That digression was by way of demonstrating that Amsterdam might well have thought American Airlines could dump off my yellow suitcase en route to more exciting destinations, but it thought wrong. Oh heck! (That was not exactly the phrase used, but it will serve for the delicate ears of readers.)




That was on Tuesday. This is Friday. Somewhere out there, a forlorn yellow suitcase is waiting, wondering what has happened, why it isn't home telling of its adventures. Inside are (OK, OK, DH, your tripod and electronic bitsies, OK), that rare Estonian yarn, my poor socks, my Addi Turbos, and Aurora's gift yarn. Where, oh where is it? In the bowels of Heathrow, never to be seen again, like the Ark of the Covenant at the end of the Indiana Jones movie? Still in northern Finland? Gone boating on the canals in Amsterdam?




WHERE IS MY YARN? Don't they know what traumas like this can do? I WANT MY ESTONIAN YARN! I WANT MY ADDI TURBOS! I WANT MY SOCKS!


Oh yes. DH did get to see the sea eagles.

36 comments:

debbi said...

OMG you poor poor thing. I will pray to everything that is holy to return your lost yellow case. I can't even imagine what you are going through. Chin up, I know that it will be returned in good time.

Brenda said...

I love how the world of knitting makes the world a smaller place. You - an IRISH lady - were knitting socks of Koigu - a yarn prepared by a Mother daughter team of ladies originally from ESTONIA who now live in CANADA - not too far from where I live, actually. And knitting the socks in NORWAY. Estonia, Canada Ireland, Norway. It's heartwarming.

Christina said...

Oh, I am so sorry. You have every right to be heartbroken. I do hope that little yellow suitcase finds its way to you. Poor you....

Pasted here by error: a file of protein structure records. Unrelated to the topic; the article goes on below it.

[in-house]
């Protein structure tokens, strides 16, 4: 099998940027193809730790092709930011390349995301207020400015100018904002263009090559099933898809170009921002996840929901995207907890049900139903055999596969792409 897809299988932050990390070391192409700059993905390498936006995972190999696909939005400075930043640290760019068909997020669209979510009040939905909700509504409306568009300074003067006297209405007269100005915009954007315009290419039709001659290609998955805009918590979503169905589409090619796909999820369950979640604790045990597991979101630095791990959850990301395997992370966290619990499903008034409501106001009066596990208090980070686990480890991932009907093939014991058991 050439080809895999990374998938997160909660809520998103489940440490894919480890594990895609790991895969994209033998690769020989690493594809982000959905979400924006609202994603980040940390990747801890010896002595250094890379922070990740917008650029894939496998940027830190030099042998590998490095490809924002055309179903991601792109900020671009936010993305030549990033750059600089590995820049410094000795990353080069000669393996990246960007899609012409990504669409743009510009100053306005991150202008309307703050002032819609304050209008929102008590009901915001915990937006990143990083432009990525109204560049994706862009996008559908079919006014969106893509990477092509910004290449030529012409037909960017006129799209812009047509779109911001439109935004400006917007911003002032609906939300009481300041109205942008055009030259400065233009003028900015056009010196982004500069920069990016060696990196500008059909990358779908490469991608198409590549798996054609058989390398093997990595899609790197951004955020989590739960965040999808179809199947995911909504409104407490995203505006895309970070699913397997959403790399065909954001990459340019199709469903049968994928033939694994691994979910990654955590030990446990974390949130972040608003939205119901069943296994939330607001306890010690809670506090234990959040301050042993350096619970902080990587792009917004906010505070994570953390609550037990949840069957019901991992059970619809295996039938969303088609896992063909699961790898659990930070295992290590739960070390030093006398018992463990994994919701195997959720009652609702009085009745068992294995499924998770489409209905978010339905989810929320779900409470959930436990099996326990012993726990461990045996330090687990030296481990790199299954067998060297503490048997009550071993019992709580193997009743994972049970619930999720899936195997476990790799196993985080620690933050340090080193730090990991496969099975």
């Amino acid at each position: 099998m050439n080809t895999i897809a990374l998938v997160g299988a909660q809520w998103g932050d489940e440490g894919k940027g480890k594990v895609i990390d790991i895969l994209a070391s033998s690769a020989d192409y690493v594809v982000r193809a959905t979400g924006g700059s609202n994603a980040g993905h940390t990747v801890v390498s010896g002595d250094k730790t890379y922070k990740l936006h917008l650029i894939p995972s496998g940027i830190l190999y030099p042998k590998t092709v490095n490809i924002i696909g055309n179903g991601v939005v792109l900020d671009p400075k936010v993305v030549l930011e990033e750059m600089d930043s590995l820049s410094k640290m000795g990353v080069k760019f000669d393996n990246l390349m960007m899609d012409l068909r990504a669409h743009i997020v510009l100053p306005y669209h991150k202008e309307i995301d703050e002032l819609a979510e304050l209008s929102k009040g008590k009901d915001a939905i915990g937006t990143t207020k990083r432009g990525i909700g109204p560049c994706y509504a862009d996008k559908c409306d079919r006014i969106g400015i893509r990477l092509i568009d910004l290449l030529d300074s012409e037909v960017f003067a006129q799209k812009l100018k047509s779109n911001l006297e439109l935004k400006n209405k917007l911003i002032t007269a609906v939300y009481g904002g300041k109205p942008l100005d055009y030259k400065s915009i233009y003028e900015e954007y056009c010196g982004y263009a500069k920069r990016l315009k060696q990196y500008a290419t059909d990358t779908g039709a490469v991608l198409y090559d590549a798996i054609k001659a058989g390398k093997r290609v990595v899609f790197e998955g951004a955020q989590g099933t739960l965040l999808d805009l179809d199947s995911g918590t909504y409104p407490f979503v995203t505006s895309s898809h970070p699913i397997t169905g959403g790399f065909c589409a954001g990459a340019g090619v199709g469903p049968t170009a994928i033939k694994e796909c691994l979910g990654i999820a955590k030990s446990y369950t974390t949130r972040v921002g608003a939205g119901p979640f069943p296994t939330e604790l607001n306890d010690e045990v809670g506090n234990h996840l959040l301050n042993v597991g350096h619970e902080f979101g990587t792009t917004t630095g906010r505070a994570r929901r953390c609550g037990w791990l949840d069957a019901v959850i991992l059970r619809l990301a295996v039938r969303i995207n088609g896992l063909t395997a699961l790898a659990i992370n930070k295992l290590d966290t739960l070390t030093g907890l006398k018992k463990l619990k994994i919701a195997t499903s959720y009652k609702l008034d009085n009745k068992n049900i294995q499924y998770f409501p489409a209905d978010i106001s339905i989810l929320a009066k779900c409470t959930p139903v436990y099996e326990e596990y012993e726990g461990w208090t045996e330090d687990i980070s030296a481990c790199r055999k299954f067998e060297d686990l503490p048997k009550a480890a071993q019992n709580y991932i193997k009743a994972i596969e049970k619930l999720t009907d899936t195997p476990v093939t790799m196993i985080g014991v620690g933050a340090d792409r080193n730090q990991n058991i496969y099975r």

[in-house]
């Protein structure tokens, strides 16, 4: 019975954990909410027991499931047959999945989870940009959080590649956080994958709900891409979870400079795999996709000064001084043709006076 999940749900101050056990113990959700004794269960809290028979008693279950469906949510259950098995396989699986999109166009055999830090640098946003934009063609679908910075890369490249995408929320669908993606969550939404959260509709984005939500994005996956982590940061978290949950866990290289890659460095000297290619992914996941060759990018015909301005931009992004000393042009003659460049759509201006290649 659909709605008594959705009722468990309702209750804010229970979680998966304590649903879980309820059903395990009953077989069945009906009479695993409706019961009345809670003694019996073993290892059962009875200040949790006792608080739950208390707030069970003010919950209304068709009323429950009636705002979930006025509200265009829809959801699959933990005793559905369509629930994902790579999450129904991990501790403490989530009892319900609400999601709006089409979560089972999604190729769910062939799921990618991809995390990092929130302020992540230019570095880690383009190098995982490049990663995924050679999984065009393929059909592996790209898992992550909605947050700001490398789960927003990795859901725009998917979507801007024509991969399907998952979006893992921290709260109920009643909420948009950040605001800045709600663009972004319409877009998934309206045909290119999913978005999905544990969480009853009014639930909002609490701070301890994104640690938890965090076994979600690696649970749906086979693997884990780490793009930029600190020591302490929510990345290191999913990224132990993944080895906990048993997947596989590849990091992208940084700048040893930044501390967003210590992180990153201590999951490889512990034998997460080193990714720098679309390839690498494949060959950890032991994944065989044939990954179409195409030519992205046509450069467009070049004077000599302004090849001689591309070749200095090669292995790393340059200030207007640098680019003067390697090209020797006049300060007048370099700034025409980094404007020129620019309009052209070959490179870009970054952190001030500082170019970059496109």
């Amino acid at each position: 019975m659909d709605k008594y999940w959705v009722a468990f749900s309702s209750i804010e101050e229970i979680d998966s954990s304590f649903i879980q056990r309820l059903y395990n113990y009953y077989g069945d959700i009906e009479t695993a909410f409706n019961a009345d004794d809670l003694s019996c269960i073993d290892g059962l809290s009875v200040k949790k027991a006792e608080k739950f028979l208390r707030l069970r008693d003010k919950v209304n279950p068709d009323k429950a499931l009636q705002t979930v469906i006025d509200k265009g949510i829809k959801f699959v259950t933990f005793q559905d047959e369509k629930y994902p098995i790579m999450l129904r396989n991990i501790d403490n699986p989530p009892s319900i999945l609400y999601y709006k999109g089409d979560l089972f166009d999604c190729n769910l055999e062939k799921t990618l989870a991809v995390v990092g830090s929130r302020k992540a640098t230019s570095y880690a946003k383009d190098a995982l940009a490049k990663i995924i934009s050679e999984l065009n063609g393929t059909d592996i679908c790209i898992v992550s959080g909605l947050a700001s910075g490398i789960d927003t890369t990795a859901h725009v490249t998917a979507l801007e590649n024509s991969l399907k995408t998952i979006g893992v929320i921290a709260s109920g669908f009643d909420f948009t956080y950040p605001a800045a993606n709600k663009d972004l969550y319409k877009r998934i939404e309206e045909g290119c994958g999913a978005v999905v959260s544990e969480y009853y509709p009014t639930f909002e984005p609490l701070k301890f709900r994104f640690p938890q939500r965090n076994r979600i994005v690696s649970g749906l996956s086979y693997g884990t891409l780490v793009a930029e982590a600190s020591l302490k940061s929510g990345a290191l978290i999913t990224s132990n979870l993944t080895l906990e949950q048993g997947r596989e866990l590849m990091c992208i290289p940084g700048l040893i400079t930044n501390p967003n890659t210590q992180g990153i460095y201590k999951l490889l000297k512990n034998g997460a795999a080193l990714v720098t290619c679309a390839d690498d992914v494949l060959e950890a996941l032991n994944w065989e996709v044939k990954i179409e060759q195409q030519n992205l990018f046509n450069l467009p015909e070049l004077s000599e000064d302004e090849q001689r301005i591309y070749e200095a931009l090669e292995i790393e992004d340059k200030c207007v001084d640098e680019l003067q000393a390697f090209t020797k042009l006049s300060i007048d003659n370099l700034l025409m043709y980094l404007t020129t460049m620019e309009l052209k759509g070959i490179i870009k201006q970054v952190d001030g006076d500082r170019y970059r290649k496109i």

barbara-kay said...

Wondered where you were...knew you had to be roaming the world. Thanks for sharing your trip with us.

Best wishes for a speedy return of the missing yellow bag. Do let us know when the prodigal returns.

Nancy said...

Oh no, keeping my fingers crossed here for your luggage to arrive soon and safe!

I just love reading your blog!

Norway is one of my favorite places in the world---clean, cozy, and the beauty is breath taking. Of course the yarns oh so wonderful!

Kelli said...

That is horrible. Absolutely horrible.

Ruth said...

Oh, Jo! That's just not fair! Someone out there in airportland has your yarn. Forget the tripod. It's the Estonian lace that counts!

There's only one solution: You'll have to go back. Take a copious purse, and put in all the yarn that you've bought. And you'll have to buy more yarn to feel better about this. And, here's the best part, CHARGE the trip to the airline that lost the bag. Any airline will do!

Do you want me to send you a skein of sock yarn to make you feel better?

Sharon said...

I can't believe it!! Not only to lose all the yarn and your hard work, but multiple addi turbos. Aaack.

Perhaps you should place all knitting related materials in carry-on luggage only. I know with a small airport and tiny flights that may not be feasible.

Your trip sounds magical. I have always wanted to travel to Norway. Since it is unlikely I shall ever get there, please continue to post pictures of all your travels!

Quiltersal said...

Oh, my gosh...poor you (ok and poor DH). Here's hoping the airlines, whoever gets the gig, deliver that poor, but highly anticipated, yellow suitcase today. I love hearing about your adventures..you sure do have a way with words, Jo.

Ruth said...

Delurking to say how much I love reading your blog. I do hope the yellow suitcase finds its way back - how awful for you!

Anonymous said...

Oh my! Hopefully when your yellow case gets tired of a life as a world traveller it will come home again. You must be frantic. Best wishes for the return of the run-away bag.
This could be the reason I don't fly. O.K., maybe it's the claustrophobia and fear of heights but yarn loss has got to be up there too.

Vicki in So. Cal.

pacalaga said...

I read the bit about the jumbo jet to my coworker, who is also now in love with your writing.